Max Presneill

Being involved in the art world, or at least in various aspects and levels of it for 30+ years now, I have seen my own ‘success’ goalposts move from time to time. But what seems important to me now in deciding what success might be:

  1. To value the process of making art, the thought and engagement, the intellectual and philosophical conundrums that need solving, the smell of paint and the clothes it accidentally ruins :-), and everything else that makes us remember why we do this weird activity. It matters because we invest belief in its worth. To know the exploration was worth the new lands discovered. To extend ourselves into the world. To give a small but vital sense of immortality. Success is: realizing that your own artistic path was worthwhile for you to take.
  2. Learning to be content and appreciating the joys while not relinquishing the dream is also partly what success mean to me. To avoid negativity and to realize that if you are invited to exhibit from time to time you are statistically a success as most artists are not afforded that honor. Learn, reset and use that to reconsider your goals regularly. Achieving your goals IS success, just remember that while your dreams might fly, your grounded feet need to walk. Keep at it, work towards it, but take time to appreciate the journey, however frustrating it can be at times. Being happy and engaged in life and art seem like beacons of hope for this journey. There is nothing sadder than the bitter artist who hates the world for not becoming the art star they think they should have been, or the successful artist who has lost sight of the deeper reasons for doing this. Success is: balancing things so your life, at the end, was meaningful and worth it to you.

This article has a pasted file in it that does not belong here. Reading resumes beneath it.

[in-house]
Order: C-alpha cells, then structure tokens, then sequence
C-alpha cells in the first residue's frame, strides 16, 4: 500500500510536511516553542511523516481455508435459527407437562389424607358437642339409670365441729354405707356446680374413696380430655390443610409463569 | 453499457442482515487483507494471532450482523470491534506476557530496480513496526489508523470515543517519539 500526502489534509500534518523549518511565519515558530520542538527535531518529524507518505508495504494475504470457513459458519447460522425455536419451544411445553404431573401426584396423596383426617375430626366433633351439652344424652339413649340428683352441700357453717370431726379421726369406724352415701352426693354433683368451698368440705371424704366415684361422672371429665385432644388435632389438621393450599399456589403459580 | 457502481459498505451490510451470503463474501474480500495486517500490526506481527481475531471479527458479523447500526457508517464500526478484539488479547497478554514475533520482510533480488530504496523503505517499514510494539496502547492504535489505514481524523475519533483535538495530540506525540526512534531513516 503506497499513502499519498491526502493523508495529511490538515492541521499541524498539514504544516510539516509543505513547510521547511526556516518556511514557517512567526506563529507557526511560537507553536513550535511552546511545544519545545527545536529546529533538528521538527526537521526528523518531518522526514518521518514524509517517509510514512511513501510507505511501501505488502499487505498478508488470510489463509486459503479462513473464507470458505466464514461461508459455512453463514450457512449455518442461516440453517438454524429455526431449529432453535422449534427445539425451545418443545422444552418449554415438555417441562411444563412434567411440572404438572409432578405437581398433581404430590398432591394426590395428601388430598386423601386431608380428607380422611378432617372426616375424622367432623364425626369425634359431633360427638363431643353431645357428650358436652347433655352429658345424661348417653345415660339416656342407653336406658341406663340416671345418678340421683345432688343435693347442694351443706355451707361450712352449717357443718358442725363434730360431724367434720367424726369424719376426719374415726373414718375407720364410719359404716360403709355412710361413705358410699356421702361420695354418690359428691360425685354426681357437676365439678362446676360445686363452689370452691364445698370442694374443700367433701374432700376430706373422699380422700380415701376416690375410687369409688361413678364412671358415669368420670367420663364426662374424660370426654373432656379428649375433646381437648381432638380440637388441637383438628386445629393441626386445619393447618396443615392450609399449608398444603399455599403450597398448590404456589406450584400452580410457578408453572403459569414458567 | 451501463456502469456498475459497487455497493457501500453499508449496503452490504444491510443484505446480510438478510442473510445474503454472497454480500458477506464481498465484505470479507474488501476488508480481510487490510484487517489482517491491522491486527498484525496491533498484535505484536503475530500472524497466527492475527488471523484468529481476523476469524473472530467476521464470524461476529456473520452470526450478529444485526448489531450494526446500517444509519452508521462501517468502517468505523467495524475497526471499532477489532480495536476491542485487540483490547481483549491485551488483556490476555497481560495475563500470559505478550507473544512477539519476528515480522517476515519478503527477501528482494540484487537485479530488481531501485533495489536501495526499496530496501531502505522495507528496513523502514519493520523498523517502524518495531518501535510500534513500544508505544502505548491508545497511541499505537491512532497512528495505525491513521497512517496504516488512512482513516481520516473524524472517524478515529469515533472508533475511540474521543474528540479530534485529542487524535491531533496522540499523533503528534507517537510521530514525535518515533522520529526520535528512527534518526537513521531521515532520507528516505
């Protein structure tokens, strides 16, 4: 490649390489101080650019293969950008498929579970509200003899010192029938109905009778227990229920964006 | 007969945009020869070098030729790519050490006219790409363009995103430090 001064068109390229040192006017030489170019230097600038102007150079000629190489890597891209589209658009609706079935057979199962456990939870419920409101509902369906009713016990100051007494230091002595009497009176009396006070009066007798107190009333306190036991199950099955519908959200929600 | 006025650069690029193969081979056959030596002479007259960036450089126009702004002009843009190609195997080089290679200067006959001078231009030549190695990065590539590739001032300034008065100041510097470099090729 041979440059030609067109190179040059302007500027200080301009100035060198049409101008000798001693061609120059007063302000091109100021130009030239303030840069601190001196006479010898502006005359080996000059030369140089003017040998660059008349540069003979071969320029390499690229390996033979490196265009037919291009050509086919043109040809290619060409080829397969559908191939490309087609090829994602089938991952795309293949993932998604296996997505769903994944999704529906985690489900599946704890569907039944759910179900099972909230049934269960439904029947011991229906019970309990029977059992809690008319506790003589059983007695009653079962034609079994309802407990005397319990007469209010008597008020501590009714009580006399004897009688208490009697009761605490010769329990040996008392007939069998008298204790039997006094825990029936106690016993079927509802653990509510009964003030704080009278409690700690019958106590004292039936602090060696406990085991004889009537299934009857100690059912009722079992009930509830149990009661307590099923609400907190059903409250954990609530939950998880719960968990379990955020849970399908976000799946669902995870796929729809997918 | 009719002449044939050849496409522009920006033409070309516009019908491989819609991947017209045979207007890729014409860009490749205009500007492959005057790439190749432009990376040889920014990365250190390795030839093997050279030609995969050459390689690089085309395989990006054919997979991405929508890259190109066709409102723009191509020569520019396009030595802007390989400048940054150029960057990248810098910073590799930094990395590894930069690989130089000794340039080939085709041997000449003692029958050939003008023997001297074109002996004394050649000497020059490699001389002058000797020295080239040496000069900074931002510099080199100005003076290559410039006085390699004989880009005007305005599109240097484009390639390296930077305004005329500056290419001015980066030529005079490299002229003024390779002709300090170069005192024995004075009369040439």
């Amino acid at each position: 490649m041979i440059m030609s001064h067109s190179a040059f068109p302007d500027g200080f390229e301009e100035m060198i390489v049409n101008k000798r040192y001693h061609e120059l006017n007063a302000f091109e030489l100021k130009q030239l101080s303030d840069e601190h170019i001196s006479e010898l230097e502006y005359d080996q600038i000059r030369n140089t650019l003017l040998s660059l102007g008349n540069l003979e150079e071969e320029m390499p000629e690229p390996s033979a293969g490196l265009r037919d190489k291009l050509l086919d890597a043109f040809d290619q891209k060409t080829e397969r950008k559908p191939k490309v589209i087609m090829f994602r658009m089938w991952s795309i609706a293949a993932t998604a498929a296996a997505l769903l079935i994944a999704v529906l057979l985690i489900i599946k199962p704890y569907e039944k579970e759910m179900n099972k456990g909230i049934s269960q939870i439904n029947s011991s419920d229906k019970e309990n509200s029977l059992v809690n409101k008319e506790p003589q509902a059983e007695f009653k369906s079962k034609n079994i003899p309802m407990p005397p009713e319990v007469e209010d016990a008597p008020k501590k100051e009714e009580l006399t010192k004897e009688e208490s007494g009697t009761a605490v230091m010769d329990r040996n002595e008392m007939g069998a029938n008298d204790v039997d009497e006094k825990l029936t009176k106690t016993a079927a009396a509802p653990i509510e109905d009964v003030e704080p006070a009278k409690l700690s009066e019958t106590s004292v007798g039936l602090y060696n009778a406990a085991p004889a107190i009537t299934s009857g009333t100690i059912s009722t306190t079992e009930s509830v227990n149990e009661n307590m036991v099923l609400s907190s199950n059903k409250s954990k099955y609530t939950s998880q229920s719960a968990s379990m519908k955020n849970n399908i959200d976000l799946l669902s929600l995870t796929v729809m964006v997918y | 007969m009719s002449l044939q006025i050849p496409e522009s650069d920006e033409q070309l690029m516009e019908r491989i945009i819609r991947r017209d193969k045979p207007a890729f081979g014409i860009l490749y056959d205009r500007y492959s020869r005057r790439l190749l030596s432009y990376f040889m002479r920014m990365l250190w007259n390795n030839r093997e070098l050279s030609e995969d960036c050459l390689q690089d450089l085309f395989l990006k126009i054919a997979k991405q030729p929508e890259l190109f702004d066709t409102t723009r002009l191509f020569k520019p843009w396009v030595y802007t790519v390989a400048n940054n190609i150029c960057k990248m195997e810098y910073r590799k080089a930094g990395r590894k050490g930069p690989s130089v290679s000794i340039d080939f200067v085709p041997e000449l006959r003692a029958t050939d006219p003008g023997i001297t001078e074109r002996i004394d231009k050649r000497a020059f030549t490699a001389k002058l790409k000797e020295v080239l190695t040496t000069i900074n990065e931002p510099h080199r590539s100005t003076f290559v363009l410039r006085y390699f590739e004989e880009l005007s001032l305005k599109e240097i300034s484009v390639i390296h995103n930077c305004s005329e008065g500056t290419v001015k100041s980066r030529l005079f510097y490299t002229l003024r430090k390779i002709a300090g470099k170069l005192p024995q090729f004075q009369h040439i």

3. To be in the game, as it were. To be part of this time and place and this community and to contribute to its culture, at various levels, is the ultimate success. Being here and being a part of it. To contribute. Not necessarily fame and fortune, but peer recognition and acknowledgement of your part to play. Did I participate and did I add something to this culture? That defines the important aspect of success to me, not the reputation of the gallery that represents, nor the largest sale of my work, or how well known the collector is, or other signposts. Success is: in the mind (and Ego) as much as anywhere and a healthy disrespect for it never hurt anyone, I think! 🙂